It usually happens when we’re rationalising a brand portfolio, or integrating new brands into an existing stable. Our objective view presents a pretty cut and dried choice to the client: Here are the brand elements you should keep, maintain and grow; and here are the elements that need pruned, cut or killed. This is when it can get sticky, and I get it. We don’t have any skin in the game and we’re not emotionally attached to the brands.
But this is what we’re paid for. To help brand owners avoid the pitfalls of the halfway house. The political compromise. Where the emotional and short-term attachment overpowers the rational and long-term need to make the change. Quite often, the resistance is positioned as ‘you don’t understand, we’re different…our customers are so attached to our brand that to change any aspect of it is commercial suicide’. Even when the empirical research says something entirely different.
This is a form of corporate brand paranoia and I was reminded of it again this week when I read the story about Hugo Boss trying to do the ‘right thing’ but just clumsily shooting themselves in the foot.
So, you’re Hugo Boss. A massive, globally recognised brand in the fashion world, having carved out a little bit of space in the public’s consciousness. People know the name and the logotype. They don’t spend much time thinking about Hugo Boss, and not many people will know the heritage; but they have a level of awareness. And that awareness is built around the fact that Hugo Boss sells clothes.
In the same way that…
- Tesla sells (electric) cars
- Heineken sells beer
- Colgate sells toothpaste
I suppose it speaks to the core business and what built the recognition in the customers’ minds in the first place. Add to that a little bit of salience about the logo and you’ve locked something powerful into the consumer mind.
Why then, do brand owners lose all sense of proportion when it comes to the occasional clash with other brands or names that sound or look a little bit similar? It’s as if their emotional attachment to what’s perceived to be “their brand” trumps an ability to remain balanced and proportionate in their response.
With Hugo Boss, they were getting their knickers in a twist about a regional brewery, Boss Brewing, in Wales. Apparently this brewery had been producing a beer that somehow used the Boss name. But, really? Does Hugo Boss really think that punters are going to confuse the two brands? That they’re going to wander into a local shop, pick a can of Boss beer off the shelf and think, “oh yes - I see that’s Hugo Boss gone into brewing now…”. I’ve had a look at the branding of the beer, and it’s fair to say that even a blind man running for a bus would know the difference.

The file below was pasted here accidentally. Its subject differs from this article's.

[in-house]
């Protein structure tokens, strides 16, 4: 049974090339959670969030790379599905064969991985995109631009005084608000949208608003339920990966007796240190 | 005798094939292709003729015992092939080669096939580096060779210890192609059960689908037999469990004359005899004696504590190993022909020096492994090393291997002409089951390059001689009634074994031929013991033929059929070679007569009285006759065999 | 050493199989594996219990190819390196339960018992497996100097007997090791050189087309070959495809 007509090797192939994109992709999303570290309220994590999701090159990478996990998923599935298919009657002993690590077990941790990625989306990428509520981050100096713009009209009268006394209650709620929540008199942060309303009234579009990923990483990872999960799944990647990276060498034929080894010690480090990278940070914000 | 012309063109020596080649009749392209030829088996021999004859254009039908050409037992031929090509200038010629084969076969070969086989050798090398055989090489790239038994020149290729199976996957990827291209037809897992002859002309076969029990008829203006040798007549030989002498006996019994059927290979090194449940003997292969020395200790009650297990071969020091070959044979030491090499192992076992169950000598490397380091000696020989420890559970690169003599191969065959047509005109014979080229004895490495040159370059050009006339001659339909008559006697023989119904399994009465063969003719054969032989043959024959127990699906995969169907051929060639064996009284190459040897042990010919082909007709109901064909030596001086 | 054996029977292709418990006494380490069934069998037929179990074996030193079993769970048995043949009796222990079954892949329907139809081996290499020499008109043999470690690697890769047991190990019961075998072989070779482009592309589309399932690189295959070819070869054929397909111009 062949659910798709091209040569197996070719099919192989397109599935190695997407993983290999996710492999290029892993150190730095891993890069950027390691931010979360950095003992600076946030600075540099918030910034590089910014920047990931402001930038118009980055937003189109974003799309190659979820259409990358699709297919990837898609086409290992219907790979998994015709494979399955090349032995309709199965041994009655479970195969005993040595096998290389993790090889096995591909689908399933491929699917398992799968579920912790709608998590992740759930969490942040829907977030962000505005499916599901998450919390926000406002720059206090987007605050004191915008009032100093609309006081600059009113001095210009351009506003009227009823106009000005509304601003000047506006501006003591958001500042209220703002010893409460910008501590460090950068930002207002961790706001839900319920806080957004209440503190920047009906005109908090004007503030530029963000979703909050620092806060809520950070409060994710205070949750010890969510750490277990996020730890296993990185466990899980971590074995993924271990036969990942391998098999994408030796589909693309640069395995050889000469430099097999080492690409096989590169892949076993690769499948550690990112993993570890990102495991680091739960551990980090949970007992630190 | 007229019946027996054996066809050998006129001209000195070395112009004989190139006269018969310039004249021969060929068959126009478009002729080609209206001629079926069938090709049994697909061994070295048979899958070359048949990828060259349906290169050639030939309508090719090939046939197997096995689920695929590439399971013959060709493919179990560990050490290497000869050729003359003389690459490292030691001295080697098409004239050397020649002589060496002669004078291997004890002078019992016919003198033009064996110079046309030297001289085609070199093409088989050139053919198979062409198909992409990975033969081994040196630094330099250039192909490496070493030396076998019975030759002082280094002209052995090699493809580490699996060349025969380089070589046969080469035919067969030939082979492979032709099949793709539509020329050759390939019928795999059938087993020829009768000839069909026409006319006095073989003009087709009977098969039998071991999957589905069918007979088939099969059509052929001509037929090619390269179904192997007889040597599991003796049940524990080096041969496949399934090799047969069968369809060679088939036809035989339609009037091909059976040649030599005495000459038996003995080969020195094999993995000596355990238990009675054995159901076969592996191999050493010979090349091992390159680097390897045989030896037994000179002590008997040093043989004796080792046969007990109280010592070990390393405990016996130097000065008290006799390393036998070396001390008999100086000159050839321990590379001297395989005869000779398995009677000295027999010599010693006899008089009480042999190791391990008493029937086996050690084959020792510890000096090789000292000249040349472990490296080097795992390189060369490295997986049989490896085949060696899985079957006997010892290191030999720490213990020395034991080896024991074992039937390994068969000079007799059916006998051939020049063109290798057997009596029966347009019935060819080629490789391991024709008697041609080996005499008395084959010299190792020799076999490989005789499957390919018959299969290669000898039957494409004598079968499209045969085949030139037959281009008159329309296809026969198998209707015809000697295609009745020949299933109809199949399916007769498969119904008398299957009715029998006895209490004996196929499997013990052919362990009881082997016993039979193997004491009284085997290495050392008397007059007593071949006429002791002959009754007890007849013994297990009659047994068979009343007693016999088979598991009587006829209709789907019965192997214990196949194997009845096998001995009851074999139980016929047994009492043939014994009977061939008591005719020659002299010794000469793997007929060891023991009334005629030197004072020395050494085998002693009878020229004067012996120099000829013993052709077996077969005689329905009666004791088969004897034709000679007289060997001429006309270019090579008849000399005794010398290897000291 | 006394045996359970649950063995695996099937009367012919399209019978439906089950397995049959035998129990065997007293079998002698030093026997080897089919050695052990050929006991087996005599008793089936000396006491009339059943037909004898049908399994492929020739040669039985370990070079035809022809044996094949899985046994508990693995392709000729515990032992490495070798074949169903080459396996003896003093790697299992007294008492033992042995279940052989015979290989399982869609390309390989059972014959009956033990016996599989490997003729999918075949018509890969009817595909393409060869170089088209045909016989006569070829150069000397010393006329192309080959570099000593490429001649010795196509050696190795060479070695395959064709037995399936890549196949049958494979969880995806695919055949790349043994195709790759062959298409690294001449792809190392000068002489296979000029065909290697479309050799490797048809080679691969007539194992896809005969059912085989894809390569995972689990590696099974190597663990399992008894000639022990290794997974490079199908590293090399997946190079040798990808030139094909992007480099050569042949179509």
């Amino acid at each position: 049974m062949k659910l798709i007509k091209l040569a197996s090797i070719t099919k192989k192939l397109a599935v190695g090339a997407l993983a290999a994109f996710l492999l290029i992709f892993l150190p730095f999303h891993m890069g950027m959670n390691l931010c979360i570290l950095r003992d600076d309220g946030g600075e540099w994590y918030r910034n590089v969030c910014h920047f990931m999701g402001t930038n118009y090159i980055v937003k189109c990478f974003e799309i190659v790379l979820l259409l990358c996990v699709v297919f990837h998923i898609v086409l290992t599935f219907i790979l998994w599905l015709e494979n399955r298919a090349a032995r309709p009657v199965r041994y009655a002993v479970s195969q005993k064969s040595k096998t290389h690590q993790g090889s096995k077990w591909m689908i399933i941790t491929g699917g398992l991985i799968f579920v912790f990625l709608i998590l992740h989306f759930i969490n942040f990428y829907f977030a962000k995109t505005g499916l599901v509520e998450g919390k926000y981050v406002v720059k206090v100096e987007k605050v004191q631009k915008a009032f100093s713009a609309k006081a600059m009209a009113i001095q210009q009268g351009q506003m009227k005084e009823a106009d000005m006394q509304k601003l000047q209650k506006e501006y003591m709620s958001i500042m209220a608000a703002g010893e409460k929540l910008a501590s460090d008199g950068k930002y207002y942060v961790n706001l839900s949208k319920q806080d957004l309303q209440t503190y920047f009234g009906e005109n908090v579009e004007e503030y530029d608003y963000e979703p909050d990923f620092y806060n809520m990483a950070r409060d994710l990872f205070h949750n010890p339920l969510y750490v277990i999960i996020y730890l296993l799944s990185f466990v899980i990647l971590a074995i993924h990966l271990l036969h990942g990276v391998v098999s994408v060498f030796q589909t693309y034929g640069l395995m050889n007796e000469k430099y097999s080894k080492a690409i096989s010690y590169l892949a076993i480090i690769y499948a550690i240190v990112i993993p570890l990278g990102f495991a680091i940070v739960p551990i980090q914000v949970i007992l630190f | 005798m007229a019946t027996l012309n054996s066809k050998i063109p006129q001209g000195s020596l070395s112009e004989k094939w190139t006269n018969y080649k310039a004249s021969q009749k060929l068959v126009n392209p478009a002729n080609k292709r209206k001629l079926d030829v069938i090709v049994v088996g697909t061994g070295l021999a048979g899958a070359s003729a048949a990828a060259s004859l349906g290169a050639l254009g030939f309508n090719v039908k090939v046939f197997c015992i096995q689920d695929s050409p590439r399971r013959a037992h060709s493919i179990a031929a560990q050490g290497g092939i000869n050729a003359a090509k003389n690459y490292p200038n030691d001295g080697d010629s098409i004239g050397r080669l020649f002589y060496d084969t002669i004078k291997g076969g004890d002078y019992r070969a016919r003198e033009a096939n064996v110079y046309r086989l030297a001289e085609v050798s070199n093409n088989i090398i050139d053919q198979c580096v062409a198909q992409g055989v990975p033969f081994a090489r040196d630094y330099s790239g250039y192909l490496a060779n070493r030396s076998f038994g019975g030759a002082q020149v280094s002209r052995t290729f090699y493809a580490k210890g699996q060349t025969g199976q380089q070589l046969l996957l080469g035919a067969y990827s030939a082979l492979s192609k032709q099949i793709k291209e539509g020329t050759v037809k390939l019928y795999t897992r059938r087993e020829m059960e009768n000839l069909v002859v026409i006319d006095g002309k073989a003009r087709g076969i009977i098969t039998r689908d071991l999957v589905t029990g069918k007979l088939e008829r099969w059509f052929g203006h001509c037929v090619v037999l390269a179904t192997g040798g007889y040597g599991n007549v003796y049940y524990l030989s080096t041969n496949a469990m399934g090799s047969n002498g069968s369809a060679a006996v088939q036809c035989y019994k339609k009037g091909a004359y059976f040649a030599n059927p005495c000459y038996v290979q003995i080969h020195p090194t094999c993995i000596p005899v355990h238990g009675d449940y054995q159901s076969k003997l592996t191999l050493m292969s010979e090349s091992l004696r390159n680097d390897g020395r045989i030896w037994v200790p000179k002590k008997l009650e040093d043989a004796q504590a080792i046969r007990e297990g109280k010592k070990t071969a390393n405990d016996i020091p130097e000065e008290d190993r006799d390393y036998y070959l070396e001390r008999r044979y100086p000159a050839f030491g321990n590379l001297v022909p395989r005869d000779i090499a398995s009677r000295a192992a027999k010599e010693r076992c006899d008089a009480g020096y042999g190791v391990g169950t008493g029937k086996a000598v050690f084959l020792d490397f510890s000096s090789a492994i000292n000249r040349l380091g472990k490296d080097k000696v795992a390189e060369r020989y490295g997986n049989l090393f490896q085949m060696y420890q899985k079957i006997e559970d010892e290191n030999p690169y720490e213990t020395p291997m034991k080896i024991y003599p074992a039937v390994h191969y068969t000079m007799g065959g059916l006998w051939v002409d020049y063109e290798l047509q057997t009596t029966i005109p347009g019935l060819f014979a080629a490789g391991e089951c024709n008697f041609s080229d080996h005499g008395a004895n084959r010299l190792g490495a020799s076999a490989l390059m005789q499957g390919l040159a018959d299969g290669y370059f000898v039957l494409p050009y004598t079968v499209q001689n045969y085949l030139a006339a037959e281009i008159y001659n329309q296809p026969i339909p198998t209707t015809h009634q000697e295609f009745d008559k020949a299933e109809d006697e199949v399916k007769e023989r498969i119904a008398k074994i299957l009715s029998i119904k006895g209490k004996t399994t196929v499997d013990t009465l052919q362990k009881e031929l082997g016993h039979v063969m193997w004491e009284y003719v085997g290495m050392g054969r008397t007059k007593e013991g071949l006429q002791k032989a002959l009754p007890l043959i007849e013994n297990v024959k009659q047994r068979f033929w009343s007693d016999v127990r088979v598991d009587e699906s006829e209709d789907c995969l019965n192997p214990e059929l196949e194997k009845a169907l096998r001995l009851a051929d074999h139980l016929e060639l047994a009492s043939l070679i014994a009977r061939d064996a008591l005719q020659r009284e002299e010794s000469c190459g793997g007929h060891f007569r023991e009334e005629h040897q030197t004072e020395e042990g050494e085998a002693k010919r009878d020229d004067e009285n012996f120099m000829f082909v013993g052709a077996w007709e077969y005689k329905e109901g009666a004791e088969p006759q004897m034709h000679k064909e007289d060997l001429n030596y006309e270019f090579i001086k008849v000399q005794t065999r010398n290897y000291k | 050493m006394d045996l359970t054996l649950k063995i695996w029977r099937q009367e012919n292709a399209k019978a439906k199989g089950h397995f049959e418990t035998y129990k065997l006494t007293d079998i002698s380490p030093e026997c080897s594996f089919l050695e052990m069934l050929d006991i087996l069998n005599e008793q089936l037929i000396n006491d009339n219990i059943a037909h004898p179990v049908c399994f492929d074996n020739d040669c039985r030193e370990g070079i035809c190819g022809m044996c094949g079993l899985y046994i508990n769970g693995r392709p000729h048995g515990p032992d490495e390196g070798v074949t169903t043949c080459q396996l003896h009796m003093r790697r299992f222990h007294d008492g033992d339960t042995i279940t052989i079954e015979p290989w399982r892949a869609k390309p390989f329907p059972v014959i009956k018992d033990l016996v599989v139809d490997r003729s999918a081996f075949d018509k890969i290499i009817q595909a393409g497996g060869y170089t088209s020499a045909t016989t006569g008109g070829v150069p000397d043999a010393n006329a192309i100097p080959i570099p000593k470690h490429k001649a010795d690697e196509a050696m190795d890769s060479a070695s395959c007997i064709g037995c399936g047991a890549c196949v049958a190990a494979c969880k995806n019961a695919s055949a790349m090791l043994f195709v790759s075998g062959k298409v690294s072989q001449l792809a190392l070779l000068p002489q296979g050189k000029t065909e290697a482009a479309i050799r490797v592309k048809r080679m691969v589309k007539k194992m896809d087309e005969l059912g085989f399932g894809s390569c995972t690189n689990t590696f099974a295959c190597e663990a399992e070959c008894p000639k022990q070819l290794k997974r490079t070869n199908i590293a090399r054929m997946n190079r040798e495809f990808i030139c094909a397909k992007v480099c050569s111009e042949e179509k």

But, apparently that’s exactly what they did think would happen. Hugo Boss have slapped the brewery with a cease and desist letter and are pursuing the matter from a legal standpoint, which forces the smaller company to rebadge costing thousands and thousands of pounds. This is the stuff that really puzzles me about the corporate mindset. Not only is it impossible for customers to get the two brands mixed up, it’s the inevitable David and Goliath story it stirs up in the press, which immediately makes Hugo Boss look silly. It might also do some harm to how they’re perceived by the public.
Which is more important (and more attractive from a brand point of view?) To be technically and legally correct, winning the argument, but coming off as a petty bully determined to get its own way, no matter who they harm in the process. Or to take the higher ground, perhaps acknowledging that there’s crossover; but recognising that there’s little or no threat?
The law of unintended consequences is never far away. Joe Lycett - the comedian - has been following the story and has now changed his name by deed poll to Hugo Boss, just to piss them off. It’s pretty funny, and he’s doing it to make the point about corporate bullying, so it’s probably going to run and run. Some people will say there’s no such thing as bad publicity, but I’m sure that Hugo Boss would rather the joke wasn’t on them.
So, what’s my main message? Let’s have more confidence in our customers’ ability to discern difference and not ascribe value to things that are creatively and contextually at opposite ends of the spectrum. Let’s embrace some professional humility and accept that consumers don’t spend much time thinking about brands at all. They’ve got far more important things going on in their heads, like when am I picking up the kids, or I wonder what’s for dinner tonight?
I wonder what is for dinner? I feel like chicken tonight.